By: Ramy Ahmed & Taysha Tiatia
On July 16th, community leaders from the Multicultural Commission and the Utah Martin Luther King Jr. Human Rights Commission (MLK Commission) met in a formal public body with state leadership, Governor Gary R. Herbert and Lt. Governor Spencer J. Cox, to follow up from the June 3 Joint Commission meeting to discuss action steps towards reform in law enforcement and racial and systemic equity. Panelists included Governor Gary R. Herbert, Lt. Governor Spencer J. Cox, Ms. Emma E. Houston, chair of the MLK Commission, Mr. Byron Russell, Co-Chair of the Multicultural Commission, and Utah State Representative Sandra Hollins. Ms. Houston provided welcoming remarks to community stakeholders that traveled from various parts of the state and attended through an online platform. Governor Herbert then reviewed reform initiatives promised to the community from the June 3rd meeting, with the assistance of Kim Cordova, Executive Director of Utah’s Commission on Criminal and Juvenile Justice, and Jess Anderson, Commissioner of the Utah Department of Public Safety. These included:
- Legislative initiatives and executive orders banning chokeholds
- Implicit Bias, Active Bystander, and Diversity & Inclusion training for the executive branch
- The formation of a Racial Equity & Inclusion Fund through the Multicultural Subcommittee
- The convening of a Racial Equity & Inclusion CEO Roundtable
Governor Hebert then turned the time to Commissioner Anderson, and the Director, Kim Cordova, to speak on areas of improvement. Director Cordova discussed a 21-Day Racial Equity Challenge for government leaders followed by a 8-part training series facilitated by an international bias trainer and community experts. Commissioner Anderson then listed the 19 areas of reform that were identified during several meetings with advocacy groups and community members. Commissioner Anderson also mentioned that an implicit bias training has begun with state troopers. This training would enlist the help of university professors throughout Utah.
Next, Simba Maponga, MLK Commission Co-Chair, led a presentation discussing survey results, which outlined the communities top policy priorities. The survey, which solicited responses from black community leaders and members, stated priorities for criminal justice and school reform. In order of importance the five criminal justice priorities are:
- Enhanced training for police on working with multicultural populations
- Utilizing the least amount of force
- Increased community policing, more use of non-police social services
- Data collection to ensure equitable enforcement
- Increased use of body cameras
And the three school reform priorities are:
- End the school-to-prison pipeline and end zero tolerance policies
- Improve quality of K-12 education for youth of color
- Develop a human rights curriculum framework for Utah students on racism, bias and inclusion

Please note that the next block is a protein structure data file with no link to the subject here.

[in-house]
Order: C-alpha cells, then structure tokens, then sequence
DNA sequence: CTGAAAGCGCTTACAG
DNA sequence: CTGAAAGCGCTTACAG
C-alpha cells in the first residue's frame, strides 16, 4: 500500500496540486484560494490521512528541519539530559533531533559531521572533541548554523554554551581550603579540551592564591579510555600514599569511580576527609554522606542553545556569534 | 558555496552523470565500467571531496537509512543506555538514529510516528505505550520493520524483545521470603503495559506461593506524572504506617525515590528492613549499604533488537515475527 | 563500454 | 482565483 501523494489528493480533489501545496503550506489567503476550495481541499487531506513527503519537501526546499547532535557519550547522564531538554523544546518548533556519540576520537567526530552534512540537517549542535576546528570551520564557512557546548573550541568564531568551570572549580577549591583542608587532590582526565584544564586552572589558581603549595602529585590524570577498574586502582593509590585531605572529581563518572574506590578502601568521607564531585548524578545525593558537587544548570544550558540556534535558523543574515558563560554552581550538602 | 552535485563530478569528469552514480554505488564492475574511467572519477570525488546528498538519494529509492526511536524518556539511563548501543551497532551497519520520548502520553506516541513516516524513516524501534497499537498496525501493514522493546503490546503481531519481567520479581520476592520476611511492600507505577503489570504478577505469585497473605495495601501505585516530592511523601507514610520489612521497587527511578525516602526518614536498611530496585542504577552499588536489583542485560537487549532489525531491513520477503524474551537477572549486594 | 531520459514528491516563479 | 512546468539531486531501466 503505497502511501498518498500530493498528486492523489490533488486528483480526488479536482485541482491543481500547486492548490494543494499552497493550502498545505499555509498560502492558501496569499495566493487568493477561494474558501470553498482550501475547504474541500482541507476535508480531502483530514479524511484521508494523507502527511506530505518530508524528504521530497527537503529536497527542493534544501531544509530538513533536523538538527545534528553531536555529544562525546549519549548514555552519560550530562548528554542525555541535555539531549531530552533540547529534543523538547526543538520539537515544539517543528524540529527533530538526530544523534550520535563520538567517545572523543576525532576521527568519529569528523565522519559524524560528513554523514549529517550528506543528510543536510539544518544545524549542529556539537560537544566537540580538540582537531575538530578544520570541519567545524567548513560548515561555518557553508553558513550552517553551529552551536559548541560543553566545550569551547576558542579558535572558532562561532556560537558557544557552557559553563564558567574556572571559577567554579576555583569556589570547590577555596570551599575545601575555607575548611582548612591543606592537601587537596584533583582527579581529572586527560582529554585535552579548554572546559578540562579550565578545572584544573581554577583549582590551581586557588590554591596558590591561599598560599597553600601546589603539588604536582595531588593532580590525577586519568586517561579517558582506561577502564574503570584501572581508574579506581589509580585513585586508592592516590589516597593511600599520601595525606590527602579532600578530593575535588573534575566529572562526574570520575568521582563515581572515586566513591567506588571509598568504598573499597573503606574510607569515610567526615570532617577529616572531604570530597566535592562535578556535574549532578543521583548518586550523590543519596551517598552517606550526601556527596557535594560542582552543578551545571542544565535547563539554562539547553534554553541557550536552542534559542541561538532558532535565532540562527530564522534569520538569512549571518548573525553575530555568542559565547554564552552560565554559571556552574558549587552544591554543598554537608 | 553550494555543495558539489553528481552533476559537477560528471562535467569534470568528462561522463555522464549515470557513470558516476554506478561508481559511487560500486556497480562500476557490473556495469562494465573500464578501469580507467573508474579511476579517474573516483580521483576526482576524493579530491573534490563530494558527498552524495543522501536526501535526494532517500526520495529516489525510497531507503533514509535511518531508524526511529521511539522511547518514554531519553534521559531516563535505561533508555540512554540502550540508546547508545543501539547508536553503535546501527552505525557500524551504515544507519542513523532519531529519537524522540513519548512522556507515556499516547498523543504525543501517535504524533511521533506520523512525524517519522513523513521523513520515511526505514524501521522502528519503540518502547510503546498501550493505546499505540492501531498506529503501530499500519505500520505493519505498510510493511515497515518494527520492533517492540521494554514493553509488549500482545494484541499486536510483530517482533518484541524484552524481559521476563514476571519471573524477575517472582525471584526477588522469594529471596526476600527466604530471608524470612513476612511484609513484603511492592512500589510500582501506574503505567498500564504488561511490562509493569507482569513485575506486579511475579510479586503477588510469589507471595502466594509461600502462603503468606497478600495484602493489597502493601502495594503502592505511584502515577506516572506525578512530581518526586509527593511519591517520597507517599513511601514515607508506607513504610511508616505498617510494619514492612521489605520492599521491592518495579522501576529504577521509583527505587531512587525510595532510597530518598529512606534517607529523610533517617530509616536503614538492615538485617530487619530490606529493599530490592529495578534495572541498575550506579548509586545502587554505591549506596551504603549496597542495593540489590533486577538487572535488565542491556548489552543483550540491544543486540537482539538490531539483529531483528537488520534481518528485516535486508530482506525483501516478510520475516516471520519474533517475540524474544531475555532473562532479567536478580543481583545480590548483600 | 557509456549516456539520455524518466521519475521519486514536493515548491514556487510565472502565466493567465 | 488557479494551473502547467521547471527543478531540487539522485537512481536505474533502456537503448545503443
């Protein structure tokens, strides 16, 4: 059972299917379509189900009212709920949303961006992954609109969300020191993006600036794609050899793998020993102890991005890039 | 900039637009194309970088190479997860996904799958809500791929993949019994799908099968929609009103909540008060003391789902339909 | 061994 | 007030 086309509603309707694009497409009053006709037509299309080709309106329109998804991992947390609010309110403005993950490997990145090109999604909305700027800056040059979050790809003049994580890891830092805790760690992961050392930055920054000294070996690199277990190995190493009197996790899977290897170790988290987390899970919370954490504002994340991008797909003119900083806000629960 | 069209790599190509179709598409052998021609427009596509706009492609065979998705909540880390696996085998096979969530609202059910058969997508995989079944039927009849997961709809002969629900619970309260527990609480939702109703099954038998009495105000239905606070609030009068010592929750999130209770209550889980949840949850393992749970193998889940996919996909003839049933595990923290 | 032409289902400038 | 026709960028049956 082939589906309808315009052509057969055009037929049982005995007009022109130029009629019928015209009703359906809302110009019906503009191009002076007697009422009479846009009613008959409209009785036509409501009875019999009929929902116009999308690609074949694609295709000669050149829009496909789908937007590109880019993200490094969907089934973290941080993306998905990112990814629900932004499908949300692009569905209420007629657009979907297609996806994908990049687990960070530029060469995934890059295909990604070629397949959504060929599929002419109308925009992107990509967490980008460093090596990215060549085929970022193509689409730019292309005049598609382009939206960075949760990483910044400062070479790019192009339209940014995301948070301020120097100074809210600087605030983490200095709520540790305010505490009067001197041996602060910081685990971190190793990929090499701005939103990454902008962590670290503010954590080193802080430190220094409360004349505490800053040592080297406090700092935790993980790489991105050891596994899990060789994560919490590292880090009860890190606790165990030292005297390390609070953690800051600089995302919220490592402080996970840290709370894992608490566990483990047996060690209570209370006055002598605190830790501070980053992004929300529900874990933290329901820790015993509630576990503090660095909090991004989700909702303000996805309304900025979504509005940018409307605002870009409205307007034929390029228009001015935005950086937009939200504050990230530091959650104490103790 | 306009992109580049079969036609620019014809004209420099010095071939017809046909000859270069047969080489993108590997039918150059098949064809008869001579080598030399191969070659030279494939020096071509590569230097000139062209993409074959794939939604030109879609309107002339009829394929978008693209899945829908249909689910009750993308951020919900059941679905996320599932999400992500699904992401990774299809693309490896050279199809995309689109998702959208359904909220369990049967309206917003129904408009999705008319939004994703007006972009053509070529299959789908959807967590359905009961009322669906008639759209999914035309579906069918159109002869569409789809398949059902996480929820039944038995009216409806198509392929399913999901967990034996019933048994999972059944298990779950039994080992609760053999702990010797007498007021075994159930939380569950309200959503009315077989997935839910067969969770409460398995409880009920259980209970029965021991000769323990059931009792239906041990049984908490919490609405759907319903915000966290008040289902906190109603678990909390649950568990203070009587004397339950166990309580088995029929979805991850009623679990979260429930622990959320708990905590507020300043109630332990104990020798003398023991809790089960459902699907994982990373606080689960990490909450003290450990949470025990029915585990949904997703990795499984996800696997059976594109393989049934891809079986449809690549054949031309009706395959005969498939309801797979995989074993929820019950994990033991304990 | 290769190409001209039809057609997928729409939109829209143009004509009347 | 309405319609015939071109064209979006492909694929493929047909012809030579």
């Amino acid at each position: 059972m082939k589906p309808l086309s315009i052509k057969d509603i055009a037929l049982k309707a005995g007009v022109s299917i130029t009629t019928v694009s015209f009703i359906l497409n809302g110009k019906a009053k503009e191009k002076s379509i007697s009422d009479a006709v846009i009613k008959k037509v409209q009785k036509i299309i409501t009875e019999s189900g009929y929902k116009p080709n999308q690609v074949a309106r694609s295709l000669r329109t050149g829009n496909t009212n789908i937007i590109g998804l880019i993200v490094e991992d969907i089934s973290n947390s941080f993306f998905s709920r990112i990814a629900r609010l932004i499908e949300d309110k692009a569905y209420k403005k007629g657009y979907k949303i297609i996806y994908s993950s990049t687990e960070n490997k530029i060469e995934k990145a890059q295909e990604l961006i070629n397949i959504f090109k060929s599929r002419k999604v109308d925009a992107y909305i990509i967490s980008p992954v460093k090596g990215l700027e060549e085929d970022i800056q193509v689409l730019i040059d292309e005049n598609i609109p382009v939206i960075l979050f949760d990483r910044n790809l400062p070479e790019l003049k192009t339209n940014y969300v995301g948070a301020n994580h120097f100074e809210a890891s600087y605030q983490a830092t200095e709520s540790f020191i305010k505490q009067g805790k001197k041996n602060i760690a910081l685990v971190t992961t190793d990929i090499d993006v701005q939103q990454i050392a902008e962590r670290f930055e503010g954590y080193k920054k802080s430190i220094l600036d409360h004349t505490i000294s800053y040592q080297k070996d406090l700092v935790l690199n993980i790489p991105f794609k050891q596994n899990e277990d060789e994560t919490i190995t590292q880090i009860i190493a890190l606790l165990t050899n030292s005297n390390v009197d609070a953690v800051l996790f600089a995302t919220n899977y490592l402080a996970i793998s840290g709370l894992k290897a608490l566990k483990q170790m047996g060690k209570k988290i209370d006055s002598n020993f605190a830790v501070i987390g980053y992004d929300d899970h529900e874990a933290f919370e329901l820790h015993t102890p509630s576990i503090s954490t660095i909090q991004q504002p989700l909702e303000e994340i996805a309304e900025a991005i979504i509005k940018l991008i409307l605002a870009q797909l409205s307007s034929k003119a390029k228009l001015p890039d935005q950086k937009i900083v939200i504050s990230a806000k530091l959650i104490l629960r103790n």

After a unanimous vote, each Commission agreed on these priorities as a starting point for future policies, which could become potential bills sponsored by our esteemed legislators.
The meeting then opened up to community members to speak on these areas of concern and improvement. Comments included educating the public on such topics as parent inclusion and defining commonly used terms. In addition, students from Weber State University and the University of Utah discussed inclusivity in higher education. They spoke about increasing funding for students of color and implementing Black Cultural Centers at all universities. Lastly, other community members voiced the importance of sustainable policies despite changes of leadership, ensuring accountability for the Utah State Board of Education, and measuring the success of these implementations.
“If all we do is talk, we will fail. “Governor Gary R. Herbert in his opening remarks.
In closing, panelists expressed appreciation for the extensive work and support of meeting leaders and community members. Mr. Russell, added a significant note about the recent status with the Utah Division of Multicultural Affairs and Utah Division of Indian Affairs. In the wake of recent events, Governor Herbert made the executive decision to include Nubia Peña, director of the Utah Division of Multicultural Affairs, and Dustin Jansen, director of the Utah Division of Indian Affairs, as a part of his state leadership team. This ensures that a voice of diversity and inclusion is present when making decisions “on the economy…safety…and education,” according to Russell.
While having this communal dialogue is necessary, the committee reiterated in their closing remarks, this must be a movement not a moment. Although these discussions are important in bringing about sustainable policies, action is required. Governor Herbert’s opening words resonated throughout the meeting and left a call to action, “If all we do is talk, we will fail.”